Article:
Nurturing creative spark
This appeal to the physical and emotional side of an employee is important in a comms environment where PR pros are being asked to think more creatively. More than 87% of in-house respondents indicated their organization takes the role of PR very seriously — and these kinds of investments reinforce to employees that belief by upper management.
Southwest Airlines recently finished a redesign of its head office in Dallas to fit more people into the same space. Linda Rutherford, chief communications officer at Southwest, notes the company also used it as an opportunity to create an environment that is more "culturally on brand."
There are now collaborative workspaces with electrical outlets for devices, comfier furniture, and about 20 "cultural centers" — communal areas that include personality pieces from staff that normally might be tacked to their cubicle walls.
The result is an alignment between environment and culture, focused on spurring creative collaboration that has led to such innovative concepts as the brand’s in-flight concert series at 35,000 feet.
"The culture at Southwest is about creating a team that has a lot of talent and energy and who are encouraged to test and learn," she explains. "We try to create an atmosphere where there is lots of excitement. Now the environment is also conducive to creative thought."
Walk into any PR agency, and chances are you’ll see plenty of women. But while PR has traditionally been a female-friendly pursuit, agency presidents, CMOs, and executive recruiters agree they are woefully underrepresented at the higher ranks — even more so for women and men of color.
"It has improved a bit in the past few years, but it’s certainly not close to 50%," notes PR Talent’s Jim Delulio. "It is still very white and very male at the top. Diversity will only happen when it is demanded by clients."
There are signs clients are pushing for change. In September, HP revealed it had asked its PR and ad agencies to boost the percentage of women and minorities in their organizations at all levels over the next 12 months or risk being removed from their roster. In a letter to the agencies, Antonio Lucio, global chief marketing and comms officer at HP, told them, "Including women and people of color in key roles is not only a values issue, but a significant business imperative."
And General Mills says agencies competing for its creative business must meet certain diversity requirements — including a staff makeup that is at least 50% women and 20% people of color.
Golin’s Fred Cook predicts, "The pressure from clients is going to become more pronounced in 2017. As an industry, we talk a lot about diversity’s importance, but there has been a shortage of action. It could have a negative impact on us if we don’t figure it out."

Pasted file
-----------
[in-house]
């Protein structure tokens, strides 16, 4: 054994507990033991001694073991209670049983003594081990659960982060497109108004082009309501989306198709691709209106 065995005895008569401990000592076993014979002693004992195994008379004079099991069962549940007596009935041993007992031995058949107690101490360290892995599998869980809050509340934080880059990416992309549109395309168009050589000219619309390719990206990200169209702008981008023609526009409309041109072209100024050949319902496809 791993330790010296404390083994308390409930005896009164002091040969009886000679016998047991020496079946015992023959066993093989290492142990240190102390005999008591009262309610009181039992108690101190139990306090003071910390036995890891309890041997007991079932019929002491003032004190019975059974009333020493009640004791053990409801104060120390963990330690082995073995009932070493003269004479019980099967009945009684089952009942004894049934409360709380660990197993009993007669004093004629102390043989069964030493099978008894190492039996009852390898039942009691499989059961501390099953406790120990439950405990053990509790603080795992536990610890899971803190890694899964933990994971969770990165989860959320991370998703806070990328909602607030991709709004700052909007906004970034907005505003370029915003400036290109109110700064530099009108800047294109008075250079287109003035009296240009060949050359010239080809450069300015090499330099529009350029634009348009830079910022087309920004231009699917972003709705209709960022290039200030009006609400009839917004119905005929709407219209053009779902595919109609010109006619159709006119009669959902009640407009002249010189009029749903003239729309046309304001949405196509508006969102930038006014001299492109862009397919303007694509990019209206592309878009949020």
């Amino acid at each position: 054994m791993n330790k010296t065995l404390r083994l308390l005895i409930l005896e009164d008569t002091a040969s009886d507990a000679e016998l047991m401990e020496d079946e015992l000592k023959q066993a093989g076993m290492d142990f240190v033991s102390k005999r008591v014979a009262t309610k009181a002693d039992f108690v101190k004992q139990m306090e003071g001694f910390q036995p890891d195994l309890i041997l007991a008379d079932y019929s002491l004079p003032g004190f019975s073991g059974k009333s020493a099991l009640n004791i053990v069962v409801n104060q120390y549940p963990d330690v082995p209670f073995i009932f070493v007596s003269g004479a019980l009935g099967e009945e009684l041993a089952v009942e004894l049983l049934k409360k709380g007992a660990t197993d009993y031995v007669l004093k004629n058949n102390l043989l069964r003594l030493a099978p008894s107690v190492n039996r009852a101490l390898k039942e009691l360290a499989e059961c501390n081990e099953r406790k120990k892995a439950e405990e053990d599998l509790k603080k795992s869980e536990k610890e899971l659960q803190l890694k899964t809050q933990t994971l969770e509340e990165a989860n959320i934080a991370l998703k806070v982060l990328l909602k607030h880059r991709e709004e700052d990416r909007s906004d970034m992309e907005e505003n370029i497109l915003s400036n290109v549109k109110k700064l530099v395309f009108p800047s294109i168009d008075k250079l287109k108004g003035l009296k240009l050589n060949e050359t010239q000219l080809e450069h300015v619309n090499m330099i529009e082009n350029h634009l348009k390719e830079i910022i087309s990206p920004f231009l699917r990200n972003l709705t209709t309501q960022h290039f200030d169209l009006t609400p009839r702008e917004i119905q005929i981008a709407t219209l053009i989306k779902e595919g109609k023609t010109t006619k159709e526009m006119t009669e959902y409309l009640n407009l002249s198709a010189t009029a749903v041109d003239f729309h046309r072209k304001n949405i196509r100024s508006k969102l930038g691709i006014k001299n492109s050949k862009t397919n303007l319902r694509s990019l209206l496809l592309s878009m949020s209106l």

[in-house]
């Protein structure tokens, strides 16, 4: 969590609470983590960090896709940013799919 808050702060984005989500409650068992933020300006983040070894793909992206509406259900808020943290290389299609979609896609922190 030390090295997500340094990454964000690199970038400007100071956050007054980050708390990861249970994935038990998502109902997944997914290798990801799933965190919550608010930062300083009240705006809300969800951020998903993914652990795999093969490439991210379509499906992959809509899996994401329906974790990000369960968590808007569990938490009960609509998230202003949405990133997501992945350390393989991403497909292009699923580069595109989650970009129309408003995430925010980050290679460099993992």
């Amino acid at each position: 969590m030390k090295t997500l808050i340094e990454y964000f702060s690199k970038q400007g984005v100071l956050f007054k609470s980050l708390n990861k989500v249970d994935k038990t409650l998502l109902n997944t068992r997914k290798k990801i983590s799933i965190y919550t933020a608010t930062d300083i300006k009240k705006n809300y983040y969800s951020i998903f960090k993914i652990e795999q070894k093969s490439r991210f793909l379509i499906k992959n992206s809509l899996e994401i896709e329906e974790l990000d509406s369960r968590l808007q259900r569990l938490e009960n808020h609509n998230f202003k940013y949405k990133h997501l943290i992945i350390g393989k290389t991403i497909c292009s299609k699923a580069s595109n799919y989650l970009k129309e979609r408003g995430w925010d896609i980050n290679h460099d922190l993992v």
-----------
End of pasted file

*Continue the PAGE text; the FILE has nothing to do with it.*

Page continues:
Cook says a lot of agencies have added more women at senior levels, but "with people of color we still have a long way to go. The PR industry is lagging."
The Best Places to Work survey results support these assertions. Almost 84% of respondents said diversity and inclusion is well represented at the junior and mid-level of their organizations. Yet only 68.9% said the same for the senior level. Delulio notes clients should be making a diverse candidate more of a priority in their employee searches.
"They may say we need someone Spanish speaking or bicultural, but rarely do I hear from clients their preference would be for a candidate to help make their workforce more diverse," he explains.
Seema Kathuria of Russell Reynolds Associates says she’d like employers to invite more internal dialogue on the issue.
"A company may have the perception it is trying to be as adaptable as possible, but in reality it might not be getting the input from those most relevant inside the organization," Kathuria explains. "Companies should lead the conversation in a free-form dialogue. It could help them better understand what they need to do."
Linda Rutherford of Southwest Airlines champions the industry getting more involved with colleges and universities. For example, Rutherford is on the national advisory board for the College of Media and Communication at Texas Tech University, where she helps promote PR to Latinos.
"We’re not going to suddenly ‘arrive’ on diversity; it’s going to have to be a constant effort," she says. "And we can’t just work within our own organizations. We also have to give back to the profession. That means looking at the collegiate ranks and working on that pipeline."
Golin’s launch of its Life Time program in March has been a game-changer for the firm. It offers unlimited paid time off, extended parental leave, and the ability to work from anywhere.
"Golin believes rest and rejuvenation are big parts of the equation in order to consistently deliver strong client results," says one judge of the Best Places to Work program.
Another new benefit is its Extended Health and Wellness program, which includes a monthly stipend of $75 to cover activities such as gym membership, pet care, personal growth classes, and other activities employees feel would make them healthier and happier away from the office. The program translates to a happy, motivated workforce, several employees noted. It also helps them achieve work-life balance.
The agency was also lauded for its development and advancement tools — namely, its What’s Your 24? Golin University educational training program, which encourages employees to complete 24 hours of continuing knowledge per calendar year to help them grow.
"Golin has pioneered the best programs and does everything it can to promote learning, great experiences, and advancement options," one employee says.
Numerous staffers describe Porter Novelli as a supportive, all-inclusive, collaborative, and caring workplace.